Considering Art Podcast – Jasmine Pradissitto, artist and scientist

In our latest podcast episode, Dr Jasmine Pradissitto talks about how her training in Quantum Physics has helped her develop as a visual artist, how the discovery of a certain polymer has enabled her to make art and help the environment at the same time, and how artists can offer imagination to aid scientists in their efforts to secure the future for humanity.

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Considering Art Podcast – Olivia Kemp, top drawer

In our latest podcast episode, Olivia Kemp talks about her large-scale pen and ink drawings of magical landscapes and interiors full of personal and art historical details. She tells how art has inspired her since childhood, why she prefers pen and ink to paint, her love of the playful in her work and how a residency at the Prado Museum in Madrid five years ago spawned her current solo exhibition in London.

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Toma Stenko – How Love Feels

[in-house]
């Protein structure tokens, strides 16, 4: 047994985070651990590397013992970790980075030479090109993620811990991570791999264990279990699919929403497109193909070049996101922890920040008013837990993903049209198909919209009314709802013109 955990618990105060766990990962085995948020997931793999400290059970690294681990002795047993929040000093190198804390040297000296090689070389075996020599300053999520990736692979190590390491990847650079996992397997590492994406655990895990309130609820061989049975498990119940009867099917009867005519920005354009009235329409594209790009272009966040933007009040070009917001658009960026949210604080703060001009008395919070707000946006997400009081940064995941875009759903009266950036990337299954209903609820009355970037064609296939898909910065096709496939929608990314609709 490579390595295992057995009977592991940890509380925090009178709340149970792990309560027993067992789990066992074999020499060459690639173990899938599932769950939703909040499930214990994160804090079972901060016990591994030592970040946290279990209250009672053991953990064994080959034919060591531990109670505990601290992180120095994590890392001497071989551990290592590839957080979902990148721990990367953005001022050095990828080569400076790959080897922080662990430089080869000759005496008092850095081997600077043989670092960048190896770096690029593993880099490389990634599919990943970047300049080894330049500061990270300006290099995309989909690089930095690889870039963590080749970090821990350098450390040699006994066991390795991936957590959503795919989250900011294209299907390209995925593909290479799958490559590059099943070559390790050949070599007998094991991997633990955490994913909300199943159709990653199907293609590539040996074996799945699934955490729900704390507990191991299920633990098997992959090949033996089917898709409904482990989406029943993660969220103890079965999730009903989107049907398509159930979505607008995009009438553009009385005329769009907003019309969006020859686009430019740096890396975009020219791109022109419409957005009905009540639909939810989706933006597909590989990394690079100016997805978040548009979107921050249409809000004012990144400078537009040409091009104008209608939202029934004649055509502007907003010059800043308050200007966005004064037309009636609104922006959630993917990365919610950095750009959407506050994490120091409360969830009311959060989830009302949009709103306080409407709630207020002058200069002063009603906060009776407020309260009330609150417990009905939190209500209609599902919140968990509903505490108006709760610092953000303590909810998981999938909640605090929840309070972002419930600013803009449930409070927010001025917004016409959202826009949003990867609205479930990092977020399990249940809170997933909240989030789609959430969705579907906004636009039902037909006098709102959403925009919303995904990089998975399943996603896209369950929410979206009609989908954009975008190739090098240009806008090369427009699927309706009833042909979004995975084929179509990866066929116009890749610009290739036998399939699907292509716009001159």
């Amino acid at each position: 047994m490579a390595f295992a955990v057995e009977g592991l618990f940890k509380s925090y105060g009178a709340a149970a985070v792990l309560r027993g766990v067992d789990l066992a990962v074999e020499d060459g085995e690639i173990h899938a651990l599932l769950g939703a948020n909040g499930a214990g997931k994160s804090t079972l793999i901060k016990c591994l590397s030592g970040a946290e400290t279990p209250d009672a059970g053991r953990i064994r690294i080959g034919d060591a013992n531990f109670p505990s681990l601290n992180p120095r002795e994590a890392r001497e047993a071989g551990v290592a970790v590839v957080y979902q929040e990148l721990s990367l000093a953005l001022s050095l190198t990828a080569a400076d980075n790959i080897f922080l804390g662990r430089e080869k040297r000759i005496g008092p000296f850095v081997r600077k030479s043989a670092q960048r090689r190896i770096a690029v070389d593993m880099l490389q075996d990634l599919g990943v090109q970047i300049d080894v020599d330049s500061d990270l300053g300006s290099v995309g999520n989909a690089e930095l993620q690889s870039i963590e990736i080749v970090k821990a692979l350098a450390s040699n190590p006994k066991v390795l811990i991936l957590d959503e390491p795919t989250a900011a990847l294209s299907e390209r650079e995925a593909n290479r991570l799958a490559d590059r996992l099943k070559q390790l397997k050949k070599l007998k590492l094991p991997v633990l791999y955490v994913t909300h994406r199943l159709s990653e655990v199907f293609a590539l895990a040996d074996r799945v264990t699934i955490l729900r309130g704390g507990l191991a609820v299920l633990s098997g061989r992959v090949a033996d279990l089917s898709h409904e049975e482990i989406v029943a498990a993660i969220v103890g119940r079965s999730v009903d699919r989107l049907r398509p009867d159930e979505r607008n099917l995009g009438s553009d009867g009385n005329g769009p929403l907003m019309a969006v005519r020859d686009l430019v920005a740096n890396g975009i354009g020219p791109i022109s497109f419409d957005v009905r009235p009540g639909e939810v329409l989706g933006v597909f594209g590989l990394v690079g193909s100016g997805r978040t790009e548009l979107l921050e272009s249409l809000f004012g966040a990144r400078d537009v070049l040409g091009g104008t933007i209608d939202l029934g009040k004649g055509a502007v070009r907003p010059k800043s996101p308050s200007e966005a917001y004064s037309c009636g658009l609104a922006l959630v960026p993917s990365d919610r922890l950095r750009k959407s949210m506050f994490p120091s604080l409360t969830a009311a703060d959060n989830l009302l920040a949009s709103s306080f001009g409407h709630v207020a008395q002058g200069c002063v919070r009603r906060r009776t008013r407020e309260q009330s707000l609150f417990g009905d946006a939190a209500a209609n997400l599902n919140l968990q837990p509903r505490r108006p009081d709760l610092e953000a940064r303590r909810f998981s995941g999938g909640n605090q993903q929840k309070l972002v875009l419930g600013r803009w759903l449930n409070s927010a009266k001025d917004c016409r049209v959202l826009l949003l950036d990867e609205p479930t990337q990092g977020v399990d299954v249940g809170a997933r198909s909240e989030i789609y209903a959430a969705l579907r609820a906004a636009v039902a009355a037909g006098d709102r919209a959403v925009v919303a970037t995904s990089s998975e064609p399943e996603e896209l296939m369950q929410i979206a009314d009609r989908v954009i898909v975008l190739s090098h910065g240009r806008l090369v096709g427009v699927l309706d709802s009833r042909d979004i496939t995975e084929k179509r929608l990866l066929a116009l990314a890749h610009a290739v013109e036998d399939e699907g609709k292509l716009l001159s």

Every picture tells a story goes the saying. For Georgian artist Toma Stenko, narrative abounds in her paintings, driven by colour and figurative symbols. Her first London solo exhibition, as the title says, is about love in all its guises, seen from a female perspective. It’s not all sweetness and light since her works are intensely autobiographical, reflecting a fascinating but troubled childhood.

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Ishbel Myerscough – Grief, Longing and Love

There’s an underlying sense of sadness in this new exhibition by British portrait artist Ishbel Myerscough. Half way through preparing for the show, her mother died suddenly without warning. This followed the death two months earlier of her father-in-law.

There’s nothing like the death of a close parent to remind one of one’s own mortality but also to cherish what one has and holds. Grief, Longing and Love provides a series of intimate portraits of family and friends that captures stages in life’s journey from the innocence of youth through the experiences of motherhood to family bereavement.

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Henrik Uldalen – Lethe

It’s a common theme in history that reactionary groups look back to a so-called golden age, believing that society’s ills will be cured if one returned to the values of the good old days. It’s never that simple of course and the idea of a false collective memory looking at the past through a rose-tinted filter is the theme of Henrik Uldalen’s new solo exhibition, Lethe, at JD Malat Gallery.

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